12. @ MiB – Well, no wonder. If you have hired a bunch of plumbers and CREEPs to use dirty tricks to torpedo the campaigns of all the reasonable opponents, so that the only man left is a wacko liberal, then the result is more or less inevitable.

  13. While I agree this is about the end of the hippie era, I’m not sure that Nixon’s recent trouncing of McGovern is behind this. Apart from the question of lead times from submission to publication, Nixon’s win four years early was pretty substantial. He beat Humphrey by 110 electoral votes. The popular vote was closer, but that’s because George Wallace siphoned off all those conservative southern Democrats who couldn’t bring themselves to vote for a Republican, even if they agreed with him on most things. My guess is that Wallace voters would have broken at least 2 to 1 for Nixon.

  14. One thing in Nixon’s favor, when he insisted he had actually won the election, it was because he had actually won the election, and he didn’t go off looking at the ballots checking for bamboo.

  15. The Wild Wild West television series was steampunk in the late 1960s. Wikipedia says that K. W. Jeter coined the term in the 1980s, before The Difference Engine (1990).

  16. Mitch: all cyberpunk has exactly the same setting. If it varies from that, it doesn’t qualify.

    I’m only being slightly sarcastic 😦

  17. I got a collection of steampunk stories from the library. Several of them were not ones I’d consider to fit†. One of the authors had an essay in the back chastising us for being too restrictive on the subject. I feel that when you’re dealing with a subgenre, rules about what constitutes admittance need to be fairly strong.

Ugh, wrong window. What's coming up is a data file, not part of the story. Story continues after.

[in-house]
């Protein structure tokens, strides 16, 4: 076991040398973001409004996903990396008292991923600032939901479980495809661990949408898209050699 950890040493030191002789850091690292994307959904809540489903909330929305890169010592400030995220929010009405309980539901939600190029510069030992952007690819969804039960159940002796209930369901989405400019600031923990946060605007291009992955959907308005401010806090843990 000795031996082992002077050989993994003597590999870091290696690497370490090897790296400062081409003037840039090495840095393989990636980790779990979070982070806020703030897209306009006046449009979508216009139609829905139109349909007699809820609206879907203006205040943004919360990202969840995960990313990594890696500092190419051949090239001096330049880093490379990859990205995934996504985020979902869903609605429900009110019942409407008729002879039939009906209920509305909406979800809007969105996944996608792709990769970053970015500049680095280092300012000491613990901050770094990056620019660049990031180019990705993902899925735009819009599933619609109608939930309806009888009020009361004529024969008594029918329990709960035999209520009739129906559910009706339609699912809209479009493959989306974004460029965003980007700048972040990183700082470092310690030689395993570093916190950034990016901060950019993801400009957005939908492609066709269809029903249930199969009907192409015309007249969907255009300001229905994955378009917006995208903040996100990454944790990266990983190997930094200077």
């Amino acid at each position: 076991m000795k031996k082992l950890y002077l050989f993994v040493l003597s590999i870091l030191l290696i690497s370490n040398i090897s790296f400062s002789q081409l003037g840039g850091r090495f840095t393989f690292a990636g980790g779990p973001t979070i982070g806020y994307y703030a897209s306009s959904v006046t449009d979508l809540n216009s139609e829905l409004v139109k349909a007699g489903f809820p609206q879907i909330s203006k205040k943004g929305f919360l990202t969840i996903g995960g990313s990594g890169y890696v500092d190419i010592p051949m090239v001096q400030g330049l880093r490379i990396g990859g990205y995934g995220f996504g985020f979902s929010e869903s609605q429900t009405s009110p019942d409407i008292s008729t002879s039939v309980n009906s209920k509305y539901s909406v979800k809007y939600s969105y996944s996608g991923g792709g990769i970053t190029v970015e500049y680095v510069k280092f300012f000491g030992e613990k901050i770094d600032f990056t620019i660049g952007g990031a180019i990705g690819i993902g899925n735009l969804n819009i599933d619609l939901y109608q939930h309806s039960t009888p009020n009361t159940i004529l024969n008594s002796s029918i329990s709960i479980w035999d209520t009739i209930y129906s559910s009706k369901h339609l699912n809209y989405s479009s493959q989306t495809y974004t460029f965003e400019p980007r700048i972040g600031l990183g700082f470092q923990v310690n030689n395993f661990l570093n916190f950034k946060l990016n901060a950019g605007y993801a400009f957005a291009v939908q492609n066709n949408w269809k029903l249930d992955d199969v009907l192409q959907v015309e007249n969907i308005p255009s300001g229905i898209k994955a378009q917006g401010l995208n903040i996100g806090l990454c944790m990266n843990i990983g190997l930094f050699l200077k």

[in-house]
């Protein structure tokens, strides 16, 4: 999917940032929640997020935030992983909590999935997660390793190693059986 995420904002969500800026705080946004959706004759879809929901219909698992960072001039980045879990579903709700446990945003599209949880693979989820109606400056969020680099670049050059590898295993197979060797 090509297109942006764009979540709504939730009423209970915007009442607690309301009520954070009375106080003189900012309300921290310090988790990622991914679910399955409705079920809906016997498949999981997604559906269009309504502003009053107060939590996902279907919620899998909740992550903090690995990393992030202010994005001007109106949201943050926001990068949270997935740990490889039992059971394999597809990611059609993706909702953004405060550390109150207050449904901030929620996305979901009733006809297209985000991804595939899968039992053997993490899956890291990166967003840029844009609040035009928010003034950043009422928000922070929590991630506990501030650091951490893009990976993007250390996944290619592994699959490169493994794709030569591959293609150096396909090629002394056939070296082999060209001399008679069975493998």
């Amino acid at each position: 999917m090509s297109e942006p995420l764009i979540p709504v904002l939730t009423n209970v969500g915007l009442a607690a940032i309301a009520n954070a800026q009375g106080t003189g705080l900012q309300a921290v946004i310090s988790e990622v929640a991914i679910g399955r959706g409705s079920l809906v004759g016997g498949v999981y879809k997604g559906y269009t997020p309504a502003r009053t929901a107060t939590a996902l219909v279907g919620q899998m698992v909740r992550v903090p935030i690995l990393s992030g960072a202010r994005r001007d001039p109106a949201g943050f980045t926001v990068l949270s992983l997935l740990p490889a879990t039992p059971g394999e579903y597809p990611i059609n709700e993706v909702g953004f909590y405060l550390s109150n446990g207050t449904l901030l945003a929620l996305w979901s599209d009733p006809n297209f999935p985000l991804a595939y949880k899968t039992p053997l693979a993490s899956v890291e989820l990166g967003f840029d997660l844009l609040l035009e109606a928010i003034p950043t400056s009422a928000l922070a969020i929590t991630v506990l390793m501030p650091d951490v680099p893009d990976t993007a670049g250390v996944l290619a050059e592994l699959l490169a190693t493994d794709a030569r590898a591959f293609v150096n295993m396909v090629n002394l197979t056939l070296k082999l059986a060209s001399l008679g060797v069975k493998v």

† As an example, one was a near-future post moderate environmental/economic collapse in the US setting. The only thing that sort of vaguely fit with the steampunk theme was that a couple of federal agents rode robotic horses powered by coal-fired steam.

  18. Yesterday I happened to be driving on Steam Mill Road in a small New England town. Lots of these little industrial towns and cities have factory buildings built on rivers, with a dam with some kind of water wheels or turbines that power a shaft that runs through the building with belts and other shafts to convey power throughout the building. Some time in the 19th century, someone in this town built a mill powered by a steam engine instead of a river, hence Steam Mill.

    Water power has been around for thousands of years, but it’s not portable. You have to build your mill where the river is. A steam mill can be built anywhere there’s a regular water supply, and steam engines can even be portable.

    The Difference Engine didn’t have to be run by steam, although steam was taking over from water power and Babbage most likely was thinking about steam power. If Babbage had lived 100 years earlier, the engine would have to be water powered and we would be reading Waterpunk novels. And we’d dress up like Robert Walpole instead of Benjamin Disraeli.